Anyone who wishes can look at the CRCT Social Studies Standards for 6-8th grade Social Studies at:

Bullet Point follows Bullet Point with no unifying purpose other than Georgia Law Requires this. I teach Georgia History at the University Level, so the 8th grade History Standards are fascinating to me.

First, Each and every bullet point is the subject of numerous monographs. To expect teachers, much less students to have a good handle on such a vast field of information is absurd. There are 40 such bullet points. Typical is this one,
"Explain the immediate and the long term causes of the American Revolution and their impact on Georgia; include the French and Indian War (ie. Seven Years War), Proclamation of 1763,Stamp Act, Intolerable Acts, and the Declaration of Independence."

Good Luck, you could be given any multiple choice questions drawn from that, ie "The Proclimation of 1763 was issued by:
A. King George II
B. The Long Parliament
C. The Lord Chamberlain
D. None of the Above

Good Luck, students.

Annette Laing said...

Jon, I also found sample tests, but haven't had a chance yet to read them through in detail. From what I have gathered, though, your critique is spot on. The "read my mind" multiple choice tests are absurd, as is the sheer number of topics expected to be taught. Once again, acquisition "material" is protrayed as more important than thinking, even though,as we all know (or should) kids soon forget facts and figures, especially when these haven't been studied in any meaningful way..

Annette Laing said...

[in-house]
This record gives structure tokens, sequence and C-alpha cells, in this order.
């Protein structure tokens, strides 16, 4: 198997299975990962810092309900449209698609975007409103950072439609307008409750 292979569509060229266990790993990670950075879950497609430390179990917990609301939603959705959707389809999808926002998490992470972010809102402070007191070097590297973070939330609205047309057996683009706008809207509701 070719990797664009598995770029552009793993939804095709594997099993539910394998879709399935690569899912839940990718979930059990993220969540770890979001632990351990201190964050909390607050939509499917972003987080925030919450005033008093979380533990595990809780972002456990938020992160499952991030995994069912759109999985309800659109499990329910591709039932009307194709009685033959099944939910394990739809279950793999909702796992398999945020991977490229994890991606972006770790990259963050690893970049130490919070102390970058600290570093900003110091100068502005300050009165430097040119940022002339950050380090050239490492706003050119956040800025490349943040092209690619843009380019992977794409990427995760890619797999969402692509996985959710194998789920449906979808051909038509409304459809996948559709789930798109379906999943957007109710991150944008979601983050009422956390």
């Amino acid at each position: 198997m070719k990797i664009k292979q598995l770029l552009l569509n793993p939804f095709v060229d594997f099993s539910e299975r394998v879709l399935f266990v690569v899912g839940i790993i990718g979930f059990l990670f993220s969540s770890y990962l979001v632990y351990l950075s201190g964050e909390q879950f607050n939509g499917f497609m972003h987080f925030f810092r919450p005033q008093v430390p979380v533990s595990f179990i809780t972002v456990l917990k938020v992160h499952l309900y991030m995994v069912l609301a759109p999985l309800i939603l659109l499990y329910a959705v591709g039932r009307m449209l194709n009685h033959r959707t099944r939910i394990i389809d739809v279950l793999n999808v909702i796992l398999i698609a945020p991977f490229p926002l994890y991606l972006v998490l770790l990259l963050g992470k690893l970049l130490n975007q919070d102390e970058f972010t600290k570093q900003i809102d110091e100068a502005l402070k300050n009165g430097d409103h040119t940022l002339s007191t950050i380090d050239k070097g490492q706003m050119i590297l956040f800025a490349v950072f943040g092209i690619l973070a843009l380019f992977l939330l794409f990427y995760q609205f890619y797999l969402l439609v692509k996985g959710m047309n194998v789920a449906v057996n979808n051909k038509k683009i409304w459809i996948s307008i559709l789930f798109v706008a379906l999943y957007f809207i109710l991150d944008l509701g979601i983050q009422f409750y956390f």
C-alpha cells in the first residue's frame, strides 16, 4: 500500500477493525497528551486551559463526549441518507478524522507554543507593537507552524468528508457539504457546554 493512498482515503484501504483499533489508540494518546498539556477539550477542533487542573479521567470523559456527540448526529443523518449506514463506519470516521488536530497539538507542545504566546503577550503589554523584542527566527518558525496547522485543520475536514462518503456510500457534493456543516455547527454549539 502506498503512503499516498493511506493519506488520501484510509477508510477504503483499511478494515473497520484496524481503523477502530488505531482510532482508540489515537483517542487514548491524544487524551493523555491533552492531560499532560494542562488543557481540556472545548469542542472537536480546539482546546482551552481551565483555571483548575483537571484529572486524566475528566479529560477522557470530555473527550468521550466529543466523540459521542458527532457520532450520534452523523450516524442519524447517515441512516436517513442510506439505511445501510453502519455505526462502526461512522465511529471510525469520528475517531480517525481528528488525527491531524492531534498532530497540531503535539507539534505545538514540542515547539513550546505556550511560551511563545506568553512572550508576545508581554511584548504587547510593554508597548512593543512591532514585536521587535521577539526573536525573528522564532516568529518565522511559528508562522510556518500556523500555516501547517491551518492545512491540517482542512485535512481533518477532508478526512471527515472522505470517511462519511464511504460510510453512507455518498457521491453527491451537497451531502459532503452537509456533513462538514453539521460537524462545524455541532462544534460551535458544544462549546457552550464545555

P.S. I just looked over the "preparation" guide for the GACE history test required of prospective teachers. It's even worse: Poorly-constructed questions that are ambigious, cover a breathtaking range of subjects, and presume psychic ability on the examinee's part. I have a PhD in American and British and years of in teaching and scholarship. I doubt I would do well on this test...and nor would I want to. What a travesty. Who on earth designs this drivel?

Jennifer said...

Thank You all for your comments. I actually ran across this post while desperately seeking advice on the GACE. First of all, I am a 7 year vetern teacher who has been nominated 3 times, and selected once to be teacher of the year. Yet, a little move across state lines, and I find myself staring a questions about ancient Chinese history that are begining to terrify me. The point is, history is broad. The state refuses to see it as such. Therefore, they mangle it. I do not have time to teach thinking, and that is sad. I have time to cover a few facts, and test, test, test. The fact is, High school students in georgia are tested to no avail. And here I am, bright, enthusiastic, and petrified I am going to fail some "test" that no one in their right mind could possibly prep for. Have you seen the GACE content? Granted, I will probably pass, but this is absurd!

Annette Laing said...

I haven't seen the GACE, but I have certainly heard about it from my former students, and what they have told me is indeed absurd. You're right: Whoever puts this curriculum together is either clueless abut history or (my theory) is a committee made up mostly of bureaucrats and gutless wonder historians who cave in to politics. Hang in there and keep speaking out. I visit many schools, and *every* good social studies teacher at *every* level is upset and frustrated. The bad ones just shrug their shoulders and spout the factoids. Happily, they're in the minority. Unhappily, if this isn't addressed, they will be the majority soon.